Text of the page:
So today Leonard Bernstein would have turned 95 [97]. If he were Elliott Carter, he’d still have about nine [seven] years left to share his genius with us — and Lord knows the world could desperately use it. I can still feel a pang when I pass by the Dakota on Central Park West; strangely, that Sunday afternoon in October when he died there doesn’t seem so far off.

I got to meet him just once, near the end of his life, when he was touring with the Vienna Philharmonic, conducting a program of Mahler Five paired with the Mozart Clarinet Concerto. I waited patiently afterward to get him to sign the book I happened to have on me — the first volume of Ernst Bloch’s Das Prinzip Hoffnung, which immediately prompted him to set aside his bottomless…

MEMETERIA by Thomas May

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Lenny in 1971, when he was rehearsing his new work Mass to open the Kennedy Center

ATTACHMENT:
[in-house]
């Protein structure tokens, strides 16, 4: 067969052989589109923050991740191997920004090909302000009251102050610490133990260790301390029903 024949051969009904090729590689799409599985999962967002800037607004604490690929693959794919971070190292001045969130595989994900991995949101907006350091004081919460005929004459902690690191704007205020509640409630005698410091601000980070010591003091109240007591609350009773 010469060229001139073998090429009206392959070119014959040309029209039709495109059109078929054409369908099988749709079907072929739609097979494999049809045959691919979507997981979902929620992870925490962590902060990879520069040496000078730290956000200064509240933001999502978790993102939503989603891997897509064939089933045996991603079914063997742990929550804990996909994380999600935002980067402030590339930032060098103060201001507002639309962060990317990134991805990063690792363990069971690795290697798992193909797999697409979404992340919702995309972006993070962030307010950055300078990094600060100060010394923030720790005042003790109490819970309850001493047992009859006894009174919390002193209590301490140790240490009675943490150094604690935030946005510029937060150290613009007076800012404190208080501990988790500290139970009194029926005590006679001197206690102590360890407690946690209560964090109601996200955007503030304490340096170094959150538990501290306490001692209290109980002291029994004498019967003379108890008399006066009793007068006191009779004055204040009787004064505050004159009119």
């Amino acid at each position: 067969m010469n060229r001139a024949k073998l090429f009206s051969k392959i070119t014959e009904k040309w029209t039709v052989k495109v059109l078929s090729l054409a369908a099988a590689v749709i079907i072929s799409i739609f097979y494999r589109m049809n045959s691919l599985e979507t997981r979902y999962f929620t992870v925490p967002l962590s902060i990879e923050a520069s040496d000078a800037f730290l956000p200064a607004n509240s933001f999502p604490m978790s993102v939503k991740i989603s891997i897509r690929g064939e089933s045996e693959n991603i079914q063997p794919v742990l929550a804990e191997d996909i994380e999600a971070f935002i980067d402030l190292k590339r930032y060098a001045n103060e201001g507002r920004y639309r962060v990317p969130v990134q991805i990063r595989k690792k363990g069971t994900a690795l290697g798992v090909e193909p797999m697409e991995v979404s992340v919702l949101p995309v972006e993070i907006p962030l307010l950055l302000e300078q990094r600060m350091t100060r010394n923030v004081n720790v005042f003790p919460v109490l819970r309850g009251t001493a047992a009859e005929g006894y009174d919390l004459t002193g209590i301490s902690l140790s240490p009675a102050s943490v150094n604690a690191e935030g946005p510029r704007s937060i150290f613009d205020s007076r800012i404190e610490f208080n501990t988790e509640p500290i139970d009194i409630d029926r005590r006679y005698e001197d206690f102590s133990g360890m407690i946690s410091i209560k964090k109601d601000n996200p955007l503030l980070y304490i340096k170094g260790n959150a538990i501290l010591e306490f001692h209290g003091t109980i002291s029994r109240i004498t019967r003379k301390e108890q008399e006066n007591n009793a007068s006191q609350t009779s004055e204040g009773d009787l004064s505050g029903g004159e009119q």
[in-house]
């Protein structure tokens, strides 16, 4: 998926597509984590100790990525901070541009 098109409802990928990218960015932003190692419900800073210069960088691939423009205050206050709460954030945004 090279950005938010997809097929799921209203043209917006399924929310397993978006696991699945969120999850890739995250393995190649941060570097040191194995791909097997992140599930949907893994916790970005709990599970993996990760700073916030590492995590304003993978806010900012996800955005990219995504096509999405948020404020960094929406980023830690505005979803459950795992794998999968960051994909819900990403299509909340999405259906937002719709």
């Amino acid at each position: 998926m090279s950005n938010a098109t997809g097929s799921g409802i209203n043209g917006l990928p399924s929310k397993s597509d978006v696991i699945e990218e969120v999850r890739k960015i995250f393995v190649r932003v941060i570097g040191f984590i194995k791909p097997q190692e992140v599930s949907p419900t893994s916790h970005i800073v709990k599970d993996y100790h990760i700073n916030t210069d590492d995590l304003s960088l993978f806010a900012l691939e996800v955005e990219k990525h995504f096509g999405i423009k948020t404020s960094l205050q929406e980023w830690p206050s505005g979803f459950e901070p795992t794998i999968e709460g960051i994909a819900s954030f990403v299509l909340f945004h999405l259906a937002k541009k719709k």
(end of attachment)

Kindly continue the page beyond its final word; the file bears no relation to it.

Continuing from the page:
So today Leonard Bernstein would have turned 95. If he were Elliott Carter, he’d still have about nine years left to share his genius with us — and Lord knows the world could desperately use it. I can still feel a pang when I pass by the Dakota Building; strangely, that Sunday afternoon in October when he died there doesn’t seem so far off.

I got to meet him just once, near the end of his life, when he was touring with the Vienna Philharmonic, conducting a program of Mahler Five paired with the Mozart Clarinet Concerto. I waited patiently afterward to get him to sign the book I happened to have on me — the first volume of Ernst Bloch’s Das Prinzip Hoffnung, which immediately prompted him to set aside his bottomless…

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Filed under: American music, Bernstein